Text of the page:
Invited to visit a newly built museum before it opens to the public, an artist is more taken with the view of the nearby Hudson River than with the museum itself. As he is gazing out at the water someone mentions to him that the museum overlooks the former site of a pier where a famous guerrilla artwork was created some 40 years earlier. A little while later he mails the museum without any explanation a small pencil sketch showing the armature of a large building suspended over the water where the pier once stood. The museum decides to help the artist turn his drawing into an actual structure and seven years later a giant skeletal framework with the same outline, location and dimensions (52 by 325 by 65 feet) of the long-vanished pier is erected as a permanent piece of public art. Ever a partisan of radical economy, the 77-year-old artist reuses the title of the original 1975 work, Day’s End.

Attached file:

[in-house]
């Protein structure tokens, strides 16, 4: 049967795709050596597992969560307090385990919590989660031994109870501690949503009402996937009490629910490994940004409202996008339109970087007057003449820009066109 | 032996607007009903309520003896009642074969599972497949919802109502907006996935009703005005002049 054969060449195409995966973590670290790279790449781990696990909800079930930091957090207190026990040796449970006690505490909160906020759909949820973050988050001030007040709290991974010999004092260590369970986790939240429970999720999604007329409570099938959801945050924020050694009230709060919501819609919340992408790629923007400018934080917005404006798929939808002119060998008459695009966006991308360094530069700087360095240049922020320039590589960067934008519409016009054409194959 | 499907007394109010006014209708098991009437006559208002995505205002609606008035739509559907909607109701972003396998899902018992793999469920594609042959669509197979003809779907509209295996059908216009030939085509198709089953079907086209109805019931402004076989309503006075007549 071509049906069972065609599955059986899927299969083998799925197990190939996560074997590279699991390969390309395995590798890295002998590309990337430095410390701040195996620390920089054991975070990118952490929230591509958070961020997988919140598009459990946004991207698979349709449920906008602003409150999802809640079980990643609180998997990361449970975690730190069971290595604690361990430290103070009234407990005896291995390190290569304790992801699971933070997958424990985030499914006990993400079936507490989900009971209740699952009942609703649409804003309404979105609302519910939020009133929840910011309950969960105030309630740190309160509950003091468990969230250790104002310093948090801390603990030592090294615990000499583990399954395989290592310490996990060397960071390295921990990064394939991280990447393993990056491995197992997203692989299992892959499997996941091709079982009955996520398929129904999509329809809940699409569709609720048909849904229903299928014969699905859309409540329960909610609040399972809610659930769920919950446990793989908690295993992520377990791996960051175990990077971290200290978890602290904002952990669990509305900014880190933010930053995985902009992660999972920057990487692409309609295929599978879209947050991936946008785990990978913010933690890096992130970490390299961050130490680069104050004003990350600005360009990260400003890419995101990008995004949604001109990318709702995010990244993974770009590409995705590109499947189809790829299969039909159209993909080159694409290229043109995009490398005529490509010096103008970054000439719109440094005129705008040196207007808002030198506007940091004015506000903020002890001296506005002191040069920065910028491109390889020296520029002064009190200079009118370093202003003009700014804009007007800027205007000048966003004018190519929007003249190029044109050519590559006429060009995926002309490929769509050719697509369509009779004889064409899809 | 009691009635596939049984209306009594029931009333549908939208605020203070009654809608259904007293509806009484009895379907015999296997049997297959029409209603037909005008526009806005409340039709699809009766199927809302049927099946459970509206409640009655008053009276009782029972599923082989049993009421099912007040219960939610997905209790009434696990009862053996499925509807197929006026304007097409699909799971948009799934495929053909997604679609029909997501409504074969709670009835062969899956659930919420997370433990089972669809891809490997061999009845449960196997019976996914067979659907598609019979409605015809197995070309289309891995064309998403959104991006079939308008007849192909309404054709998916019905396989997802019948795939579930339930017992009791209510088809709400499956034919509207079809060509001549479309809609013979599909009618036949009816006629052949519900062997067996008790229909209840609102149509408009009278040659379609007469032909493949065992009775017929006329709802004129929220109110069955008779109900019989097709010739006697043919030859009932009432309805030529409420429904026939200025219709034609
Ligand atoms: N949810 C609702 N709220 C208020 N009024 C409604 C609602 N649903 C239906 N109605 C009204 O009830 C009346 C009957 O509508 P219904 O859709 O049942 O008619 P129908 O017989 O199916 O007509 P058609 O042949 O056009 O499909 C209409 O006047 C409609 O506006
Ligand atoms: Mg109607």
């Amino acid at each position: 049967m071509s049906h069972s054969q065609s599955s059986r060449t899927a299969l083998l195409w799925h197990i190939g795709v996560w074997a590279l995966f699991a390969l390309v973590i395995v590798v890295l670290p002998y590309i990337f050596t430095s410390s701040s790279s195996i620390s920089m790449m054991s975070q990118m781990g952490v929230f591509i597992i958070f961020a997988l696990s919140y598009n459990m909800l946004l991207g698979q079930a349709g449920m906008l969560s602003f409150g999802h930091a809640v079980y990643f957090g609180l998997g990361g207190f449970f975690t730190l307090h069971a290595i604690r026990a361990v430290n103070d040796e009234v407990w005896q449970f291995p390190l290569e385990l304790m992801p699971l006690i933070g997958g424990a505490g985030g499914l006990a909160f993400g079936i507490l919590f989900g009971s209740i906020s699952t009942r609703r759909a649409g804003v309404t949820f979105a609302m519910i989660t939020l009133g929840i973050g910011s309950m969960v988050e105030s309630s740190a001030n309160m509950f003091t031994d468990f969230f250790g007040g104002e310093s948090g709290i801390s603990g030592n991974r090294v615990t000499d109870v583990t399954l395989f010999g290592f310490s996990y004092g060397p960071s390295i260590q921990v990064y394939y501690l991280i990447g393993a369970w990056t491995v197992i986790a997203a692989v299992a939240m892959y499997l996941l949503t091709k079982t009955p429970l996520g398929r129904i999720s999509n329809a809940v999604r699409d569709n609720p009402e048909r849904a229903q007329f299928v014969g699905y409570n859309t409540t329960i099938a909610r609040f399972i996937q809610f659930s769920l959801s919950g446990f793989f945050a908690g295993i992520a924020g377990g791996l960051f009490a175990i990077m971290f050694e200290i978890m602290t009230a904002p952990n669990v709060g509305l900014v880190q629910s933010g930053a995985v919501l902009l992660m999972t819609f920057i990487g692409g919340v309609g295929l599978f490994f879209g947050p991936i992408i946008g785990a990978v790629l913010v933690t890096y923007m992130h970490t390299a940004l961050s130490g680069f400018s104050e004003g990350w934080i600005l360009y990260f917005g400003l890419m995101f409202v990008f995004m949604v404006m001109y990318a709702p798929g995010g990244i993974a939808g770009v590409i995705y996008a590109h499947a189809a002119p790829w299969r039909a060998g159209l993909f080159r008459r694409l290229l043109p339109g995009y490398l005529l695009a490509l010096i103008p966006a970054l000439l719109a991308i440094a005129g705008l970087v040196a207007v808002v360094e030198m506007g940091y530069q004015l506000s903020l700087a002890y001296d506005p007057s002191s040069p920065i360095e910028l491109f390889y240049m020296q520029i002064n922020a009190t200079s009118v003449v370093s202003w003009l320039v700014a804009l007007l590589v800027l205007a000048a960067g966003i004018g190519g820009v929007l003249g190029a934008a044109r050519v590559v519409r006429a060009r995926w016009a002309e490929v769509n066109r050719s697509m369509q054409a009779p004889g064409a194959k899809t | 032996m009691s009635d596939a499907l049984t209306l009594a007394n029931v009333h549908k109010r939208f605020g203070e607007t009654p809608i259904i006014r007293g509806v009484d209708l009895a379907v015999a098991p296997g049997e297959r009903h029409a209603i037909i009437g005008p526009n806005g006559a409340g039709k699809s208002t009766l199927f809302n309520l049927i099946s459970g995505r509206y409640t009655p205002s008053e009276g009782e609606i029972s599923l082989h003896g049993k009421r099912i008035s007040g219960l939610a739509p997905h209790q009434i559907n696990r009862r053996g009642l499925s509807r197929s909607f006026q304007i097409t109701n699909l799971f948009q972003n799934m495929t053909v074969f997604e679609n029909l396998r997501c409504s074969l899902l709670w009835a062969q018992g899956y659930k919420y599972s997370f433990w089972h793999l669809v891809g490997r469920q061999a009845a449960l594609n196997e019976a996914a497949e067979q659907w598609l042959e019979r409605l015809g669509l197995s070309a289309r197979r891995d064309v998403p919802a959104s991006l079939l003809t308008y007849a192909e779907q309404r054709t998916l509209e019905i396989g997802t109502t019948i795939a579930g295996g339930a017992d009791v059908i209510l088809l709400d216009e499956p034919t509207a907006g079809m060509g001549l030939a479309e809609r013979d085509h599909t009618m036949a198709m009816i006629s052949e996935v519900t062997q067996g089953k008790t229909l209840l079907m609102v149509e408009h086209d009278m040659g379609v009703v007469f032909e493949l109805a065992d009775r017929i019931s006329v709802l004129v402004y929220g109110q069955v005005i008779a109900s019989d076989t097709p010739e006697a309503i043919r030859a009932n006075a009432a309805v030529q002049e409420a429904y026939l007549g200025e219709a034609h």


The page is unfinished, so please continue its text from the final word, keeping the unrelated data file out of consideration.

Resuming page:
(David Hammons, Gordon Matta-Clark)